Lupus fact sheet | womenshealth.gov
Lupus fact sheet
- What is lupus?
- Who gets lupus?
- Why is lupus a concern for women?
- What causes lupus?
- What are the symptoms of lupus?
- What are flares?
- Is lupus fatal?
- How can my doctor tell if I have lupus?
- How is lupus treated?
- Are there options for treating my lupus with complementary or alternative medicine?
- Should I get vaccines if I have lupus?
- Will I need to see a special doctor for my lupus?
- What can I do to control my lupus symptoms and prevent flares?
- Should I change my diet because I have lupus?
- Living with lupus can be hard. How can I cope?
- I have lupus. Is it safe for me to become pregnant?
- I am pregnant. How can I tell whether changes in my body are normal or signs of a flare?
- I am pregnant and have lupus. Will my baby be born healthy?
- Can I breastfeed if I have lupus?
- My child has lupus — is it different for him or her?
- What research is being done on lupus?
- More information on lupus
When people talk about "lupus," they usually mean systemic lupus erythematosus (ur-uh-thee-muh-TOH-suhss), or SLE. This is the most common type of lupus. It is hard to guess how many people in the U.S. have lupus, because the symptoms are so different for every person. Sometimes is not diagnosed. The Lupus Foundation of America thinks that about 16,000 new cases are reported across the country each year.
Although lupus can affect almost any organ system, the disease, for most people, affects only a few parts of the body. For example, one person with lupus may have swollen knees and fever. Another person may be tired all the time or have kidney trouble. Someone else may have rashes. Over time, more symptoms can develop.
Normally, lupus develops slowly, with symptoms that come and go. Women who get lupus most often have symptoms and are diagnosed between the ages of 15 and 45. But the disease also can happen in childhood or later in life.
For some people, lupus is a mild disease. But for others, it may cause severe problems. Even if your lupus symptoms are mild, it is a serious disease that needs constant monitoring and treatment. It can harm your organs and put your life at risk if untreated.
Although the term “lupus” commonly refers to SLE, there are several kinds of lupus:
- Systemic lupus erythematosus, or SLE, makes up about 70 percent of all cases of lupus. SLE can be mild or severe and can affect various parts of the body. Common symptoms include fatigue, hair loss, sensitivity to the sun (photosensitivity), painful and swollen joints, unexplained fever, skin rashes, and kidney problems. In general the diagnosis of lupus is based off of a combination of physical symptoms and laboratory results.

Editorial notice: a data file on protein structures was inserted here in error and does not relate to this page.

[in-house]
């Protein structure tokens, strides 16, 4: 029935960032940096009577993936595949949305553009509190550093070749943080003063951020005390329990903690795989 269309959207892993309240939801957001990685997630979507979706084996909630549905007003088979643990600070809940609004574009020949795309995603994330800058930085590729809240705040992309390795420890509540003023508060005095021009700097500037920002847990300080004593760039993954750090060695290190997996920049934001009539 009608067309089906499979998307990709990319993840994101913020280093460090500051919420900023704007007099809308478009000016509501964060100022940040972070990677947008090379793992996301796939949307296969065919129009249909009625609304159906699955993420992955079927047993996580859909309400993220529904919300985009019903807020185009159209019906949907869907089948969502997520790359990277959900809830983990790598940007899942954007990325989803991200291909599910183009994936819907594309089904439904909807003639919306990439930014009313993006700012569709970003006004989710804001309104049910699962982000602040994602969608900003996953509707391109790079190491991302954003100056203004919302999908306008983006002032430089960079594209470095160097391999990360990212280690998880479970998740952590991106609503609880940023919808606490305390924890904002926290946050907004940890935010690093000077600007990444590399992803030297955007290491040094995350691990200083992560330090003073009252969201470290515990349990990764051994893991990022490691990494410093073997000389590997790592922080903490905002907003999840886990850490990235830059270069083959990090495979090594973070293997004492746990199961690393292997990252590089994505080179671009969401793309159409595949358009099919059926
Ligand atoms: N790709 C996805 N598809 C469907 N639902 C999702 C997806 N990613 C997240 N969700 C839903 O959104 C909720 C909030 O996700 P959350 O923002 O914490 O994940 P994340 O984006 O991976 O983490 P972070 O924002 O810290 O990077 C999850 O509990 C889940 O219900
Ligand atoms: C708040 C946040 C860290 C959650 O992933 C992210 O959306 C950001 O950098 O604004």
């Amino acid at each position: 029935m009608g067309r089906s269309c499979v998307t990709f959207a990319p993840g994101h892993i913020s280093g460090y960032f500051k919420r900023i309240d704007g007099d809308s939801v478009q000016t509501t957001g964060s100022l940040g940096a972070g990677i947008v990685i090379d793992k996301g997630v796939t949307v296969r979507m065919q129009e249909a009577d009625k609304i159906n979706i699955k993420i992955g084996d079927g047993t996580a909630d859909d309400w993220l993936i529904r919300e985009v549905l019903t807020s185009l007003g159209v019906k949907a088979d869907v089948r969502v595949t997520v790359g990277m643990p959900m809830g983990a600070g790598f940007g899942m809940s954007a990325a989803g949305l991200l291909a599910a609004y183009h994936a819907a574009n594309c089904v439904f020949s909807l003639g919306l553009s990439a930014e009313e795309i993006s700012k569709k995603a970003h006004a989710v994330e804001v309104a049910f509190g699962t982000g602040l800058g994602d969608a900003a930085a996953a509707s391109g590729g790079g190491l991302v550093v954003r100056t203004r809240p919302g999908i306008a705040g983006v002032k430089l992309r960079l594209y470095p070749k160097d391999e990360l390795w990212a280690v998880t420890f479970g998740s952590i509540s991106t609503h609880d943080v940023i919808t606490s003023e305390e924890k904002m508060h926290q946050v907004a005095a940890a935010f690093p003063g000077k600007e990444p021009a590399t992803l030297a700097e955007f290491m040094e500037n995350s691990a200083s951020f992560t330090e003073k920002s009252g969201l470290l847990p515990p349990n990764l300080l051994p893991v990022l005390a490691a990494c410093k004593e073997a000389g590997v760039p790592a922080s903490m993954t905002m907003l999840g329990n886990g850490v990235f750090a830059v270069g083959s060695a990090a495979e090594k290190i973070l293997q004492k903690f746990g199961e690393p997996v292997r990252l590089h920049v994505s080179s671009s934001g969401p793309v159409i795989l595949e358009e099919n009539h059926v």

- Cutaneous (kyoo-TAY-nee-uhss) lupus erythematosus can be limited to the skin or seen in those with SLE. “Cutaneous” means “skin.” Symptoms may include rashes/lesions, hair loss, vasculitis (swelling of the blood vessels), ulcers, and photosensitivity. A doctor will remove a small piece of the rash or sore and look at it under a microscope to tell if someone has skin lupus and what form it is. There are two major kinds of cutaneous lupus:
- Discoid (DISS-koid) lupus erythematosus, also called DLE, mainly affects the skin. The discoid rash usually begins as a red raised rash that becomes scaly or changes color to a dark brown. These rashes often appear on the skin on the face and scalp, but other areas may also be affected. Many people with DLE have scarring. Sometimes DLE causes sores in the mouth or nose. A doctor will remove a small piece of the rash or sore and look at it under a microscope to tell if someone has DLE. If you have DLE, there is a small chance that you will later get SLE. Currently there is no way to know if someone with DLE will get SLE.
- Subacute cutaneous lupus erythematosus makes up 10 percent of lupus cases. About 50 percent of the time, people with subacute cutaneous lupus also have SLE. Subacute cutaneous lupus causes skin lesions that appear on parts of the body exposed to sun. These lesions do not cause scars.
- Drug-induced lupus is a form of lupus caused by certain medicines. The symptoms of drug-induced lupus are like those of systemic lupus, but only rarely affect major organs. Symptoms can include joint pain, muscle pain, and fever, and are mild for most people. Most of the time, the disease goes away when the medicine is stopped. However, not everyone who takes these drugs will get drug-induced lupus. The drugs most commonly connected with drug-induced lupus are used to treat other chronic conditions, such as seizures, high blood pressure, or rheumatoid arthritis. Examples include procainamide (Pronestyl®, Procanbid®); hydralazine (Apresoline®; also, hydralazine is an ingredient in Apresazide® and BiDil®); phenytoin (Dilantin®); etanercept (Enbrel®); and adalimumab (Humira®).
- Neonatal lupus is a rare condition in infants that is caused by certain antibodies from the mother. These antibodies can be found in mothers who have lupus. But it is also possible for an infant to have neonatal lupus even though the mother is healthy. However, in these cases the mother will often develop symptoms of lupus later in life. At birth, an infant with neonatal lupus may have a skin rash, liver problems, or low blood cell counts, but these symptoms disappear completely after several months and have no lasting effects. Infants with neonatal lupus can also have a rare but serious heart defect. With proper testing, physicians can now identify most at-risk mothers, and the infant can be treated at or before birth. Most infants of mothers with lupus are healthy.